Effects of Increasing N and S Deposition from Oil Sands Development on Bogs

Syncrude main plant showing upgrader stack.

Indigenous peoples of northern Alberta had known about the existence of bitumen associated with oil sands long before Peter Pond’s first written account in 1778.  Sun Oil Company invested $240 million to build the Great Canadian Oil Sands facility, where an open pit mine and an oil upgrader began producing 45,000 bbl/da in 1967.  In 2001, Cenovus Energy’s Foster Creek plant became the first in-situ oil sands operation, using SAGD (Steam Assisted Gravity Drainage) technology.  Oil sands development has steadily increased over time with total oil sands production reaching 171,084,241 m3 in 2019.  Most of the oil produced from the oil sands region is exported to the US; since 2009, the US has imported more oil from Canada than from any other country.

Associated with oil sands development is the release of gaseous N and S compounds into the atmosphere, both from upgrader stacks and diesel fuel powered mine fleets.  Over the past 20 years, N emissions from oil sands operations have steadily increased, while with the installation of scrubbers on upgrader stacks, S emissions peaked in 2009 and have been declining since.  These gaseous N and S emissions ultimately are deposited on the region’s natural ecosystems in both wet deposition (as NH4+-N, NO3-N and SO42--S) and dry deposition (mainly as NH3, NO2, HNO3/HONO, and SO2).

Since 2009, we have been monitoring bogs situated between 11 and 77 km from the center of oil sands development (midpoint between the Syncrude and Suncor upgrader stacks), quantifying N and S deposition using ion exchange resin collectors, C, N, and S concentrations in 10 plant/lichen species, concentrations of NH4+-N, NO3-N, SO42--S, DON and DOC in bog porewater, and plant community composition (Vitt group at Southern Illinois University) (Vitt et al. 2020, Wieder et al., in review, Environmental Monitoring and Assessment).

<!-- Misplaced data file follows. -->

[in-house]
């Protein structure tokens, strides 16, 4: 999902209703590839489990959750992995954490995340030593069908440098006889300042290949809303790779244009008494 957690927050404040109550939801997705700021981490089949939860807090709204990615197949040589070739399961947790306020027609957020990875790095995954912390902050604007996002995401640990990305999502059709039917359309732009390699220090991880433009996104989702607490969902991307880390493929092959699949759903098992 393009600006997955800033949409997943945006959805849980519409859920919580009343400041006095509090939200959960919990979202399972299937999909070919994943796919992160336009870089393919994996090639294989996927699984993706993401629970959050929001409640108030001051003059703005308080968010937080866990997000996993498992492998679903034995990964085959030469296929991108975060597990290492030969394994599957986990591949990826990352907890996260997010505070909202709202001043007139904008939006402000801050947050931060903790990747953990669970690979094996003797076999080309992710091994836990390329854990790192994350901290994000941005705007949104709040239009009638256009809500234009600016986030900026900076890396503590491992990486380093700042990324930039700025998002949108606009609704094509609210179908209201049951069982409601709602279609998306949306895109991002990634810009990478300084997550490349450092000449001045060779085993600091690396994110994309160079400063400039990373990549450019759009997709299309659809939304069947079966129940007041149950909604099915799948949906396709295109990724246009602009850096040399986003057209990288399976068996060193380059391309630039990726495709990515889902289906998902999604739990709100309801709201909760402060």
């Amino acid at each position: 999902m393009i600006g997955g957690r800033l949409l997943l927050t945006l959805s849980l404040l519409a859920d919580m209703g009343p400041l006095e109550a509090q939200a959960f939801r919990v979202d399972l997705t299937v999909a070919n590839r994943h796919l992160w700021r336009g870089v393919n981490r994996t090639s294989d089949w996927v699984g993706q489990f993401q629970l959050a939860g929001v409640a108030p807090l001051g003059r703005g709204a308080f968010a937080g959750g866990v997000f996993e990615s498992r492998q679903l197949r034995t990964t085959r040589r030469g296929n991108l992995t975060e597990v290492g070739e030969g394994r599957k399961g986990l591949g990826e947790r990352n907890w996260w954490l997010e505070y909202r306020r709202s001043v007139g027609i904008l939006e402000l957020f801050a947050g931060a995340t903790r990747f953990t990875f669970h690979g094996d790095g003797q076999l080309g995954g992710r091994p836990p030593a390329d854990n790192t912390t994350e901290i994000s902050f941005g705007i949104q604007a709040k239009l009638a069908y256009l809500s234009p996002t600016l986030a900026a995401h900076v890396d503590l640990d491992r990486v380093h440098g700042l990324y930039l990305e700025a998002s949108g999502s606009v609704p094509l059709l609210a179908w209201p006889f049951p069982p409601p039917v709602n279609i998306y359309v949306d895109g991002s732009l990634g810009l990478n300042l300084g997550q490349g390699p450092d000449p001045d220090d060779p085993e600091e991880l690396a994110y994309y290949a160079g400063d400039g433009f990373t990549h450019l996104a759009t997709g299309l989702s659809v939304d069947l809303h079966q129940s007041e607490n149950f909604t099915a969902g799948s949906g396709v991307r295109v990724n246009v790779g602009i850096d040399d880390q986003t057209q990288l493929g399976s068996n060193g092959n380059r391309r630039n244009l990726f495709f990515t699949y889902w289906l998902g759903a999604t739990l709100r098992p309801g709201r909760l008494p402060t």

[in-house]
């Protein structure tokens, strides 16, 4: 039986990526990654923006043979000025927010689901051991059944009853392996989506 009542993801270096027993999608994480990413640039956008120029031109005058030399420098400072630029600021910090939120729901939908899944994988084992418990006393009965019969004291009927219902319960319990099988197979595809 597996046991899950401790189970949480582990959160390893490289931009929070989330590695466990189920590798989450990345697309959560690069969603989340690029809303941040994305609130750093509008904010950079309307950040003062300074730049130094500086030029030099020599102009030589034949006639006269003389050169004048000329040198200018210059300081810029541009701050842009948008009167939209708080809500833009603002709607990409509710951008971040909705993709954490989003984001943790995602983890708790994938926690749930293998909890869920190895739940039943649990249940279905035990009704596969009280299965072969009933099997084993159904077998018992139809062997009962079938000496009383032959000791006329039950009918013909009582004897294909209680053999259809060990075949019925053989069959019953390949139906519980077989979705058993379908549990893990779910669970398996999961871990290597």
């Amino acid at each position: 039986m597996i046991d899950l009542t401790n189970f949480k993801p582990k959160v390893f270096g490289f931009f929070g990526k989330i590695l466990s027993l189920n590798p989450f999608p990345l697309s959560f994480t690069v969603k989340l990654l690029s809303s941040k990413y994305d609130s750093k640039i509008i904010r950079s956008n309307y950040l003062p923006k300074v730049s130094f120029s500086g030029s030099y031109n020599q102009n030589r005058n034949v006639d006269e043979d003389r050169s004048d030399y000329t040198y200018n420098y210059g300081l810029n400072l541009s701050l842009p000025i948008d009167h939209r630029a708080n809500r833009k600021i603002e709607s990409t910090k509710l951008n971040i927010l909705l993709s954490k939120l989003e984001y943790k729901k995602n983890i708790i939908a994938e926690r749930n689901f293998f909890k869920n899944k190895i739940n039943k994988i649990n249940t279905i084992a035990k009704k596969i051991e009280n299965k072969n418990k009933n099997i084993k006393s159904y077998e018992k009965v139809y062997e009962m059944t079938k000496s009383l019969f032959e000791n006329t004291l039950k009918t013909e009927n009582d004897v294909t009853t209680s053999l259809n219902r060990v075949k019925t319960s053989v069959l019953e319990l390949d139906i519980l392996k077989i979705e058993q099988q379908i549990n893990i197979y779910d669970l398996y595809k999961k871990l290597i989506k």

This research has been supported by the Wood Buffalo Environmental Association and Alberta Environment and Parks Oil Sands Monitoring Program.

McMurray Bog, one of our long-term monitoring sites, showing ion exchange resin collectors (at left and center), weather station (center) and solar charger to power electric bear fence (bears love to gnaw on plastic!)

Vegetation collecting at McMurray Bog.

Experimental N Addition to a Bog and a Poor Fen at the Mariana Lake Peatland Complex

To experimentally assess peatland responses to increasing atmospheric N deposition, we added N in simulated rainfall to a bog and a poor fen in the Mariana Lake peatland complex, Alberta. We added N to replicated plots at rates of 0, 5, 10, 15, 20, and 25 kg/ha/yr, with control plots receiving no water of N. Of the many responses observed, two were especially important in both the bog and poor fen. Increasing N deposition led to a change in plant species abundance and composition: the relative abundance of Sphagnum species changed and total Sphagnum abundance decreases, as a result of stimulated growth/cover of ericaceous shrubs that likely progressively shaded the moss layer. In addition, increasing N deposition resulted in a downregulation of biological N2-fixation, changing the pathways by which new N was added to the peatlands. Based on this research, we recommended a critical load of N for bogs and poor fens in Alberta of 3 kg/ha/yr (Wieder et al. 2019, Ecological Monographs and Wieder et al. 2020, Science of the Total Environment). This research was supported by CEMA, the Cumulative Environmental Management Association.

This was quite the project! See photos below. After the photos, there are links to videos of the Mariana Lake Peatland Study. Check them out!

For starters we had to build a boardwalk to minimize damage to the bog and poor fen through trampling. Step 1, carefully (!) offload lumber.

One board at a time, we built a 1 km long boardwalk. This shows the poor fen with upland in the background. It took a village!

And into the bog!

Three arms extended from the main boardwalk , with plots established for the N treatments.

For each simulated rain event, water was delivered to the site from Fort McMurray. Nipi is the Cree word for water!

Water was pumped from the water truck into a 2000 gallon collapsible tank.

Water was pumped through the upland to a second collapsible water tank.

Second water tank at the edge of the poor fen.

Water was then pumped into the bog and poor fen to platforms with 50 gallon plastic drums, NH4NO3 was added to each drum to achieve solutions that would give 0, 5, 10, 15, 20, or 25 kg/ha/yr N treatments. This is the platform in the poor fen with ion exchange resin collectors for quantifying background N deposition in the background.

Water was then pumped from the 50 gallon drums to apply N treatments. This is a control plot (water only, no N) in the bog. Let it rain!